This is part of IEEE Spectrum's special report: Always On: Living in a Networked World.
Simulation tools, and the relatively recent class of hybrid simulation tools in particular, are just the ticket for those faced with designing a network from scratch or keeping one operating in the face of ever-increasing traffic. It's the most cost-effective way to predict how the myriad PCs, servers, printers, routers, hubs, and switches, as well as all the applications, protocols, and communication link technologies making up a network will function, what with all the data packets, more data packets, and still more data packets they must handle.
Fortunately, lots of tools are available to do such straightforward tasks as specifying the topology of a local-area or a frame relay network, and finding points of bottleneck or delay. There are library models for the simulators containing the attributes of devices such as routers, switches, and workstations, and for communication links such as T1 lines, 1-Gb/s Ethernet, and wireless local-area networks (LANs). With these libraries, entire networks of anywhere from several nodes to tens of thousands of nodes can be modeled, depending on the level of detail required. "Some of our customers run detailed simulations of one node that last for hours, or days. Others run 10 000 nodes [with less detail] in a few minutes," noted Todd Kaloudis, vice president of marketing at Opnet Technologies Inc., Washington, D.C.
To check out different operating scenarios, network designers can rerun the simulators using different device throughputs specified in bits or packets per second, together with transaction rates, routing protocols, and applications such as Web browsing, videoconferencing, and so on. The payoff is in how well the designers can balance user needs with network resources and cost, noted Arnold W. Bragg, principal member of the technical staff with Fujitsu Network Communications, Raleigh, N.C.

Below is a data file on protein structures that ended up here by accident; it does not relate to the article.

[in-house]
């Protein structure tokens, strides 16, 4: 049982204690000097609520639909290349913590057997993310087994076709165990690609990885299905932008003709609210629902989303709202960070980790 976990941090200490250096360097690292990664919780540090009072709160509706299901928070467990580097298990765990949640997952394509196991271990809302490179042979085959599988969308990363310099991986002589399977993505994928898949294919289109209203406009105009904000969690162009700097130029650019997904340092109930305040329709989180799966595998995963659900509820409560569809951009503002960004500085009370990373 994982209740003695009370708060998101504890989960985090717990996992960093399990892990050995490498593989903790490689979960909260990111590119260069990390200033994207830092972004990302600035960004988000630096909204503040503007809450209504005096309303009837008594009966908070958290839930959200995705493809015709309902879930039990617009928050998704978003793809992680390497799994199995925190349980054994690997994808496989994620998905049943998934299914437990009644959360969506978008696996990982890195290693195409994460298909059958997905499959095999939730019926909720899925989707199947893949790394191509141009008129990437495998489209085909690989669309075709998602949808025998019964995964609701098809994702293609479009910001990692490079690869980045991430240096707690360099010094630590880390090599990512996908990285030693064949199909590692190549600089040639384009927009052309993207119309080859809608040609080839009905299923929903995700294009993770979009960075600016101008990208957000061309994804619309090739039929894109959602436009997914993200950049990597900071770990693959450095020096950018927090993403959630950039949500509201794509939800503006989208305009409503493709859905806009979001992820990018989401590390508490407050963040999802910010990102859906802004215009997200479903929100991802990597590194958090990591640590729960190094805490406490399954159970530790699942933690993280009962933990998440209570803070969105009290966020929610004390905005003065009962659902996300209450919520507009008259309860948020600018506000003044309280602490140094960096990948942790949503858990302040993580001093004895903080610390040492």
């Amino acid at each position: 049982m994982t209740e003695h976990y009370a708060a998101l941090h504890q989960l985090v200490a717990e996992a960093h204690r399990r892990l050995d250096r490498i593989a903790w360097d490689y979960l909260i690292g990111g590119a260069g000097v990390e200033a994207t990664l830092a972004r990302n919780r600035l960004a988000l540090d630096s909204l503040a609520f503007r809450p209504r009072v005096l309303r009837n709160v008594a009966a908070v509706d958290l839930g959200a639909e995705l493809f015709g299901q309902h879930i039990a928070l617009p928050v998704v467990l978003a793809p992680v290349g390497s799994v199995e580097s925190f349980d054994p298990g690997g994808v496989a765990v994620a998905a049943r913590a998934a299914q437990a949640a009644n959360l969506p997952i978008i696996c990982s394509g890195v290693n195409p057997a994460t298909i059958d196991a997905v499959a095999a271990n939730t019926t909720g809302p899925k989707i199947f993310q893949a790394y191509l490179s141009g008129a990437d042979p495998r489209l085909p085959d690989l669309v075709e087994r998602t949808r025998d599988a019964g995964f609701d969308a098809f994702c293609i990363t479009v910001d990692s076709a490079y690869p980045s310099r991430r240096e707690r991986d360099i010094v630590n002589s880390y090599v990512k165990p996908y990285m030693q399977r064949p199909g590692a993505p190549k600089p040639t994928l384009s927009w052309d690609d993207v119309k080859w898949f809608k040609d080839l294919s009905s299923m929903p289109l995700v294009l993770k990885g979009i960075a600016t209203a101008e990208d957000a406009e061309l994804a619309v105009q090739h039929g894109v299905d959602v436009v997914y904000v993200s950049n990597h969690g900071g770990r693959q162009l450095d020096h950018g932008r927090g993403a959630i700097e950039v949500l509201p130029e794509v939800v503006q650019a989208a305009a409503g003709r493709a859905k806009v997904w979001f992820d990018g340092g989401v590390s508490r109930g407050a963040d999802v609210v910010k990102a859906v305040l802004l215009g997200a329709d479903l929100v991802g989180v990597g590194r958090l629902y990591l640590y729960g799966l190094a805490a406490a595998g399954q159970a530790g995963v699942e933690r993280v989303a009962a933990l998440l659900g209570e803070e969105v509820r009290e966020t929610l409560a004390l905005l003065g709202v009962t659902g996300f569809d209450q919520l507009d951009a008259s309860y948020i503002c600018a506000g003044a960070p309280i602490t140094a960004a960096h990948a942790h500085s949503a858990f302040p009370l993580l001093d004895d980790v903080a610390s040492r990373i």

The Modeler network simulator from Opnet Technologies is the leading hybrid simulation tool. At US $29 000 per license, it combines two types of simulations. Analytical simulation relies on mathematical models of the network using such data as the average packet rate at a node. The other, a discrete-event simulator, relies on analyzing the movement of packets through the network. The hybrid approach is helpful because it can speed up performance considerably while still providing the required information [see "Hybrid Simulation's Ingredients"].